Missed opportunities abound in Tyson Fury's lineal title defense vs. Otto Wallin

Kevin Iole
Combat columnist
Tyson Fury and Otto Wallin will meet in a heavyweight bout on Saturday at T-Mobile Arena in Las Vegas. (Ethan Miller/Getty Images)

LAS VEGAS — There hasn’t been a boxer since Muhammad Ali who combined charm, wit, irreverence, back story and ability the way Tyson Fury does.

That doesn’t mean that Fury is remotely close to the kind of star that Ali was, or that he’ll ever get there. It does mean that Fury is one of the few boxers who has the ability to lift the sport and create new fans.

He’s been brilliant in selling his fight with Otto Wallin on Saturday at T-Mobile Arena for the lineal heavyweight title on Mexican Independence Day weekend. This is traditionally one of the biggest weekends in the year in Las Vegas, and stars such as Canelo Alvarez and Oscar De La Hoya would bring tens of thousands of tourists to town to celebrate the holiday with a fight.

When Alvarez couldn’t come to terms on a deal to fight on Saturday, Fury stepped in to ensure there was a show like the Mexican fans had been used to coming to town to see.

And, boy, has he sold it. At the post-fight news conference the other day, a reporter from Mexico City told Fury that since Fury had been calling himself an honorary Mexican, he would ask him a question in Spanish.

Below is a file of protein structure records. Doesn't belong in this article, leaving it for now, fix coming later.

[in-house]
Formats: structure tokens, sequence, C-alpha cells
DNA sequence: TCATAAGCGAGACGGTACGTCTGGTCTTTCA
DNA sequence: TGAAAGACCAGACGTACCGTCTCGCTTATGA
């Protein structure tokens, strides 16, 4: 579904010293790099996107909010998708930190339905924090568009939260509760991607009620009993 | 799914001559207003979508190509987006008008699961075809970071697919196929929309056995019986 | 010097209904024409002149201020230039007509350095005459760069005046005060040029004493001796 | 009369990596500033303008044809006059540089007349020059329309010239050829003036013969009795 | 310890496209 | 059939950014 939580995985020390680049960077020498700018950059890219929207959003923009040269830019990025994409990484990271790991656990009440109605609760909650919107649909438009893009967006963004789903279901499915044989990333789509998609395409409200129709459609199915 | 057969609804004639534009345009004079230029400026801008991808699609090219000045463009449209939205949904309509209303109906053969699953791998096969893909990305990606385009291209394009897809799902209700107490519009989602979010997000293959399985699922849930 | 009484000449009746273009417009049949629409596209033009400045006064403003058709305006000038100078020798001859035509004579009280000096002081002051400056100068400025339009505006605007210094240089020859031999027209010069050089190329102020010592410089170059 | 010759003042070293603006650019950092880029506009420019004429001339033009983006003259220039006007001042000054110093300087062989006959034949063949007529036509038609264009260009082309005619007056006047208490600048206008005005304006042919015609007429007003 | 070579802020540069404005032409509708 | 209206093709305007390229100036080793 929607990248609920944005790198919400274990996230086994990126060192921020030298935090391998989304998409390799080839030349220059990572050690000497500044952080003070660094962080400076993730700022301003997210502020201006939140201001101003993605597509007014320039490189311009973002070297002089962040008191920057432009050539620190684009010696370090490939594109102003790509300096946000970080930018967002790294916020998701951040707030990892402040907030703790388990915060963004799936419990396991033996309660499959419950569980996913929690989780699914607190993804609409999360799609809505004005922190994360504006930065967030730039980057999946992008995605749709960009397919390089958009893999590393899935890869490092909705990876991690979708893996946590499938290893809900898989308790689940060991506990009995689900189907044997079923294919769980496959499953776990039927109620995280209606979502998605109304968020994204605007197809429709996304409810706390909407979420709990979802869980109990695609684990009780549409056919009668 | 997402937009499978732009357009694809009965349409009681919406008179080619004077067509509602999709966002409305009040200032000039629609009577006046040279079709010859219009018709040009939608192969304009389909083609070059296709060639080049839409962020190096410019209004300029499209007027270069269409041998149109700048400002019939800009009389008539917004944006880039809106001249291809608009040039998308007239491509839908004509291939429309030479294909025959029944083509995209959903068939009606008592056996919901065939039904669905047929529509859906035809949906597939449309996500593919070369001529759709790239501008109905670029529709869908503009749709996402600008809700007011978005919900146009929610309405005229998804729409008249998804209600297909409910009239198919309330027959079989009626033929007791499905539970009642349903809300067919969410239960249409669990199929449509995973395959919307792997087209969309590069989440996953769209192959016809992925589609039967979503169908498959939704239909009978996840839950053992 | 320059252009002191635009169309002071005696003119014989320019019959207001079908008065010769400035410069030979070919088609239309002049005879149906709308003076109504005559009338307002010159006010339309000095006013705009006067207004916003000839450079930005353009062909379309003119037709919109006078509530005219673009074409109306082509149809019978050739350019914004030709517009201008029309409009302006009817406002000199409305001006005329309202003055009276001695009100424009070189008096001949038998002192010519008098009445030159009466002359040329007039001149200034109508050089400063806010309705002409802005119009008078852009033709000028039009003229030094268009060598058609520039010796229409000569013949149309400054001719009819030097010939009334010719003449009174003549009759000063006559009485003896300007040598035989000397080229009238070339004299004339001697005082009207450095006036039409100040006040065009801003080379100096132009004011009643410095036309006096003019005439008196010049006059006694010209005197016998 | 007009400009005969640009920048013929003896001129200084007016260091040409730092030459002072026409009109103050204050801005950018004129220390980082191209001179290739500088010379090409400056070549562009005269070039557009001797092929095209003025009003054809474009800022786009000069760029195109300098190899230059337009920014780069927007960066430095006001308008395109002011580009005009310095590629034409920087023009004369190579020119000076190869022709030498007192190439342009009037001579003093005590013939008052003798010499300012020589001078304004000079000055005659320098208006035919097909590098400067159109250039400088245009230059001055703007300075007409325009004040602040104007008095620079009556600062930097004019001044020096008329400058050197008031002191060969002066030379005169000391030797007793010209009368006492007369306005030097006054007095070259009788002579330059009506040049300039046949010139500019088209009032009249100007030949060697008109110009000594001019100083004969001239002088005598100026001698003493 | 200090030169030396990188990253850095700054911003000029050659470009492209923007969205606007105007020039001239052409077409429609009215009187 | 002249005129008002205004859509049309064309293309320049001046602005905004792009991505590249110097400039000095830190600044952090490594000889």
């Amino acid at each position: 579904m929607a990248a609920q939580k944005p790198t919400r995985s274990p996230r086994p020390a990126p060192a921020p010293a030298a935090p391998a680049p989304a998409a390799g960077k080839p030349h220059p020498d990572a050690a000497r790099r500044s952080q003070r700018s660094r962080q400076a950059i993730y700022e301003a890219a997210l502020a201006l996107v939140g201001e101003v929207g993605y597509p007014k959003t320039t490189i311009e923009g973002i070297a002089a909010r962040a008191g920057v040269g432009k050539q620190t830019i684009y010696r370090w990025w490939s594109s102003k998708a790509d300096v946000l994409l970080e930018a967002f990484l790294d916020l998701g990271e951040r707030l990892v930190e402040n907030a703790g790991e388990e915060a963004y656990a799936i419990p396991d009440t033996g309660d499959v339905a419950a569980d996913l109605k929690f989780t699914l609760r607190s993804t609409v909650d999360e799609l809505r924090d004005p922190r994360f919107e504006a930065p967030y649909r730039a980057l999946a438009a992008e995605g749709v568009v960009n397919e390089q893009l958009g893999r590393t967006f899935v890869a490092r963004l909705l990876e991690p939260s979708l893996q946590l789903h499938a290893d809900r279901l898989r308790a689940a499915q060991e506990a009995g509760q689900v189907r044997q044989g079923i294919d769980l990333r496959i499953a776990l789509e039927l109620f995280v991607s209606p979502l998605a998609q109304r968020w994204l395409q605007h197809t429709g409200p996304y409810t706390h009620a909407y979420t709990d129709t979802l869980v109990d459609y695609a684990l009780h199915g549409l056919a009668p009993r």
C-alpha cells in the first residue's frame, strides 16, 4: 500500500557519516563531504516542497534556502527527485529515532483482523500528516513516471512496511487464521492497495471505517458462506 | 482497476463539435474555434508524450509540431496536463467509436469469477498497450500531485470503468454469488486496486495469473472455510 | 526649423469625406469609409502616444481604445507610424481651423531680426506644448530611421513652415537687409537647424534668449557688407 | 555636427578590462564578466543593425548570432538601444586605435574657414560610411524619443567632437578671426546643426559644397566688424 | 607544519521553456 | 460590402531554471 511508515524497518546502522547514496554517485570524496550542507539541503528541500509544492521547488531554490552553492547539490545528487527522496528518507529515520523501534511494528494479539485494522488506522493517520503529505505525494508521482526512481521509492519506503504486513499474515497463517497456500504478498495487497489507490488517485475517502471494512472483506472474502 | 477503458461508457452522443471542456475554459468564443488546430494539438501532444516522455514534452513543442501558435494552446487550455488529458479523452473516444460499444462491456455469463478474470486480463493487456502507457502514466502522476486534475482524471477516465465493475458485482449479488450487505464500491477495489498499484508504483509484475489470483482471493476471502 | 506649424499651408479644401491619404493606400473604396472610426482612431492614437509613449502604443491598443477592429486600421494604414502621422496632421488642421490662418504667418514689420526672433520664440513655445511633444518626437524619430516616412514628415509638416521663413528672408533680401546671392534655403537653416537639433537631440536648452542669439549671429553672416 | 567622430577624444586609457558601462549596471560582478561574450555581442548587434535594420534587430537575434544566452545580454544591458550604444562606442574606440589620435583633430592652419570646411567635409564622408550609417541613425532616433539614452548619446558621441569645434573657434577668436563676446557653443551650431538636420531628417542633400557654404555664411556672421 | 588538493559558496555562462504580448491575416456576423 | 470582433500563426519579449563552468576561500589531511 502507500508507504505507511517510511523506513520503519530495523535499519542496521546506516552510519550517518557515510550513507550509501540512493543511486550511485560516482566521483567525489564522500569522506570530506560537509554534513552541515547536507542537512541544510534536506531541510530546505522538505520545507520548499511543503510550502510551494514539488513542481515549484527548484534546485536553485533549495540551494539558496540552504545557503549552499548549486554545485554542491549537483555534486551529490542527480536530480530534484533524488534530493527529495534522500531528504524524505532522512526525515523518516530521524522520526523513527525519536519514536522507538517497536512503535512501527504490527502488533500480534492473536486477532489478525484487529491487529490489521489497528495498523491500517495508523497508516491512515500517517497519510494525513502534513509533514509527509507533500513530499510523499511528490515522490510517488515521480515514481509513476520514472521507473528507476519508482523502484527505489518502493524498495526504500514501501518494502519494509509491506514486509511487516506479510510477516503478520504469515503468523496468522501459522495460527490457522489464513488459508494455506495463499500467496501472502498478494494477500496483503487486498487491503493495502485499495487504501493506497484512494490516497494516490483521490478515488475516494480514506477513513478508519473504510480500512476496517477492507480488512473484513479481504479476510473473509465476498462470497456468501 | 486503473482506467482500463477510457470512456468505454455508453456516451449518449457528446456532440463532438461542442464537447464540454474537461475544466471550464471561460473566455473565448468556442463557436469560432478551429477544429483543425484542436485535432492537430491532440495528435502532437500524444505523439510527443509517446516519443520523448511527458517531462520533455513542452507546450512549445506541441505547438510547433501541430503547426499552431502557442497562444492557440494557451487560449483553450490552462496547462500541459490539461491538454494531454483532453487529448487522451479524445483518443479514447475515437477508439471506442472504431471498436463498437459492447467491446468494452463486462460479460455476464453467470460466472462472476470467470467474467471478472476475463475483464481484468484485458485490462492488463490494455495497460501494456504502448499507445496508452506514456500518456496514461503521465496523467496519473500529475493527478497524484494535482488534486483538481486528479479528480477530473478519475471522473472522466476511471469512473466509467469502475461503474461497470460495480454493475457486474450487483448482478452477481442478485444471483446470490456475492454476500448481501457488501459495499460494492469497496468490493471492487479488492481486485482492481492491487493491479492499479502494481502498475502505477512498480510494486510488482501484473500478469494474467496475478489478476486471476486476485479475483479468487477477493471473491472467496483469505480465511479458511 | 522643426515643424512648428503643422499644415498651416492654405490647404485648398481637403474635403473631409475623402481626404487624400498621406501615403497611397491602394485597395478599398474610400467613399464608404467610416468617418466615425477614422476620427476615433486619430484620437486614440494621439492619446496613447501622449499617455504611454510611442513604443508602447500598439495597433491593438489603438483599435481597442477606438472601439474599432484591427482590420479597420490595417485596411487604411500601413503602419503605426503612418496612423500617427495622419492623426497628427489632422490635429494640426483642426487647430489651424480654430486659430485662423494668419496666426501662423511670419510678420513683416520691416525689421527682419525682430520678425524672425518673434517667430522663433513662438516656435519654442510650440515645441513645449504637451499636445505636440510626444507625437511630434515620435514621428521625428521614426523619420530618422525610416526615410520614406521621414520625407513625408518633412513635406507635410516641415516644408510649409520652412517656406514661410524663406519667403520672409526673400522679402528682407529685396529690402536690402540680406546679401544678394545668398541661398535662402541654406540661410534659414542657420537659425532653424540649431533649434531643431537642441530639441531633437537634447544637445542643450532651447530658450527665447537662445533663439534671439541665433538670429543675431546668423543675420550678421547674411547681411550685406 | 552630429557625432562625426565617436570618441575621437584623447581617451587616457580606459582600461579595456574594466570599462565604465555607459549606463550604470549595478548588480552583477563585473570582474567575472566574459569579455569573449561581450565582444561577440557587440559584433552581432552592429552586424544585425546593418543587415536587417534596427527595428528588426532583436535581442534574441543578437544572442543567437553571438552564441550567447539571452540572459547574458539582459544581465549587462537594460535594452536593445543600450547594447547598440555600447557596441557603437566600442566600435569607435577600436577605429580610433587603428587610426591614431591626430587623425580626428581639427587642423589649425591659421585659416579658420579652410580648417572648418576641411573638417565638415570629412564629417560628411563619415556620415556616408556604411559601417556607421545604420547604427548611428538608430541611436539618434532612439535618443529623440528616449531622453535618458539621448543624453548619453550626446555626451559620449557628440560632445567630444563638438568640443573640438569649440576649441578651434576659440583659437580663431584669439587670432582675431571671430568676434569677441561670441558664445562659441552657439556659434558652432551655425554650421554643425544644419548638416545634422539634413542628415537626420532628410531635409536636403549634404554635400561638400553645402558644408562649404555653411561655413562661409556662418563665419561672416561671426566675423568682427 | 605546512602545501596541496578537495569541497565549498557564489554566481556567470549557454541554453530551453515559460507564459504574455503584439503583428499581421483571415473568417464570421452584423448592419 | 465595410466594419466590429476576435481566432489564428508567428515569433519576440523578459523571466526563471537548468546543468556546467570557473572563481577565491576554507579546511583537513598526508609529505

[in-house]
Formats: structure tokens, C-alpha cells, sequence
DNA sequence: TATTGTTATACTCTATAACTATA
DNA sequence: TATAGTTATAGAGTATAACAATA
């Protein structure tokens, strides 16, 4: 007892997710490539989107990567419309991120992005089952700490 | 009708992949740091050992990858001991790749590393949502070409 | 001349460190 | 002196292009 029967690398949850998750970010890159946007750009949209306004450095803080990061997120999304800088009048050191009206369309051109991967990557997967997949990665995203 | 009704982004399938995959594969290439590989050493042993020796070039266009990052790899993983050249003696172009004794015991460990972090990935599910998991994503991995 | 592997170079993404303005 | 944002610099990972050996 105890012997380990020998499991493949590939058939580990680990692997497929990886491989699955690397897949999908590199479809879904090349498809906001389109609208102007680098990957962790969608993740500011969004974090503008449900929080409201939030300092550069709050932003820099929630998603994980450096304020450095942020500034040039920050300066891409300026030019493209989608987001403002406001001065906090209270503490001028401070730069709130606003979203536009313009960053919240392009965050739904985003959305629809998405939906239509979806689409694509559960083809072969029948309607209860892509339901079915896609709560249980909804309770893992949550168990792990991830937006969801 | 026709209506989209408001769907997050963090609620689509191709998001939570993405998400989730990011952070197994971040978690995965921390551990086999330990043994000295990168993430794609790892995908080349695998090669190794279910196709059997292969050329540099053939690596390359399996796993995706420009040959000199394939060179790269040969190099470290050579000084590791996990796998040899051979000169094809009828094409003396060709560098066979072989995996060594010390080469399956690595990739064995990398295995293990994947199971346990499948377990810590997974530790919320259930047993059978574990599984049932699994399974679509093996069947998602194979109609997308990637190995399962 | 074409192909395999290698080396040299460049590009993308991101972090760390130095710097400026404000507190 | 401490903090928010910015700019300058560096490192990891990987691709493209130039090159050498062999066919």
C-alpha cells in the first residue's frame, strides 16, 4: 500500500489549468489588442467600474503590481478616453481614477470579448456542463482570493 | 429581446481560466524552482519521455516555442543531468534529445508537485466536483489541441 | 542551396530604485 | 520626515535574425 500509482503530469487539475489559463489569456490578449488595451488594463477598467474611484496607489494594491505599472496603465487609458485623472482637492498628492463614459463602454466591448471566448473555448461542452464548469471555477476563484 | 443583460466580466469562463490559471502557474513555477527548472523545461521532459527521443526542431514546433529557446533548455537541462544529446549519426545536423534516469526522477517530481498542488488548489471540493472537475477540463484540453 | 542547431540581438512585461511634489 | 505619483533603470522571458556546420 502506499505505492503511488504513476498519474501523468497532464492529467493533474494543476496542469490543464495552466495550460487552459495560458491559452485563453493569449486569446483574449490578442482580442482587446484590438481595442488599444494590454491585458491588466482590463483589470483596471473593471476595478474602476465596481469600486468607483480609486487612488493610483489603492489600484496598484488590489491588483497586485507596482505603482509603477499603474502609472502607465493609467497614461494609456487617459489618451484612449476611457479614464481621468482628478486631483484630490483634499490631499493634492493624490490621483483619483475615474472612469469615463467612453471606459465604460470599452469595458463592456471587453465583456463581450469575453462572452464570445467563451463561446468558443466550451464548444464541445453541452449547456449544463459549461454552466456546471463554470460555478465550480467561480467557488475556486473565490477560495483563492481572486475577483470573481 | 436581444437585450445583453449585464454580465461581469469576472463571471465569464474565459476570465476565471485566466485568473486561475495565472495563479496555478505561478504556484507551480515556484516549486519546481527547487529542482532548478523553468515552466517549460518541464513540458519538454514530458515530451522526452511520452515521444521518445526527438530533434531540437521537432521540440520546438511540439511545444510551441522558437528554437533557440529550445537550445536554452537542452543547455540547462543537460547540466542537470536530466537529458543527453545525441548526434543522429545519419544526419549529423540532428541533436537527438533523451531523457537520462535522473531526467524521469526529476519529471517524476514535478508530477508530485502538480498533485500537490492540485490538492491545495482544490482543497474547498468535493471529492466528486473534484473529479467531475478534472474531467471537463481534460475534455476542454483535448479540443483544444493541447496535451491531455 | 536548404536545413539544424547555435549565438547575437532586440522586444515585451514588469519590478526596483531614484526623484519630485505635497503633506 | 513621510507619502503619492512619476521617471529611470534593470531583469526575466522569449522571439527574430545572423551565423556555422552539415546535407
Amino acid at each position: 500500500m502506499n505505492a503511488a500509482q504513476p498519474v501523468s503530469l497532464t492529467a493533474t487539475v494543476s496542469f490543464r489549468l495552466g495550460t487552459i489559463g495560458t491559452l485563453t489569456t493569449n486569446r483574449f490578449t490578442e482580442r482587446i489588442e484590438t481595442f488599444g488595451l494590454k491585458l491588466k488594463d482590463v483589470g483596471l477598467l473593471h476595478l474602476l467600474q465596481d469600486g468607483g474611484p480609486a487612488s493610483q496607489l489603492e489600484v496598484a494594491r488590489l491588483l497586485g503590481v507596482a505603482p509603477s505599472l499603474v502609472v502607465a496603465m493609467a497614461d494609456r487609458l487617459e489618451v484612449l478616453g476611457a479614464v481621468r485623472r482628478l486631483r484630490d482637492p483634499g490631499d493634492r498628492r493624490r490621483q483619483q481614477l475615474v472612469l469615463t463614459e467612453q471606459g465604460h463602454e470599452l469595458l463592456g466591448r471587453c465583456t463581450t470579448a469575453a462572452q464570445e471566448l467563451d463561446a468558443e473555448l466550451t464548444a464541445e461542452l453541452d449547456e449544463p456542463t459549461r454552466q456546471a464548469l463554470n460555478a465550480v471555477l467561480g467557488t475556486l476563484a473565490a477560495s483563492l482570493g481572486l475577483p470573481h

Fury listened earnestly as the question went on — and on and on and on — before answering.

“Well, yes, I am the Gypsy King, ‘El Rey Gitanos,’” Fury said. “It’s a privilege to be boxing on Mexican Independence weekend. I look forward to putting on a fantastic show and, yes, I do love big cuddly toys and crayons.”

It was vintage Fury.

Sell it as he has, though, there seems surprisingly little buzz about the fight in town. And while Fury correctly notes that he never looks ahead and trains for each fight as if it’s the most significant of his life, his decision to avoid any discussion of his upcoming bout with WBC heavyweight champion Deontay Wilder might have been a mistake in retrospect.

He’s wanted to show his respect to Wallin by not looking ahead. Fury, who suffers from depression and who just two years ago had suicidal thoughts, knows himself better than anyone, clearly, and maybe he can’t perform at the level he wants if he’s not solely focused on the immediate goal.

This is his second fight in Las Vegas in three months, and both have been against what oddsmakers suggest are tomato cans. Tom Schwarz clearly didn’t belong in the ring with Fury, and while Wallin is a more talented, highly regarded opponent, he’s still not expected to be much of a threat. Fury is a -2500 favorite at the MGM Grand sportsbook.

Tyson Fury and Deontay Wilder fought to a split draw on Dec. 1, 2018 at the Staples Center in Los Angeles. (AP Foto/Mark J. Terrill)

Fury has already signed to fight Wilder on Feb. 22 in a rematch of their 2018 bout, which ended in a split draw. It will be a joint pay-per-view with Fox and ESPN and since Fox has the Super Bowl on Feb. 2, 2020, it will use a lot of that time to promote the fight.

That’s why it has a chance to be a massive pay-per-view.

But it seems that perhaps Fury, as well as officials with Top Rank and ESPN, missed the boat a bit. The Fury-Wallin fight is streaming on ESPN+ instead of on ESPN itself. The Disney Company, which owns ESPN, has made a significant commitment to streaming and is trying to build ESPN+ and is using Fury in that regard.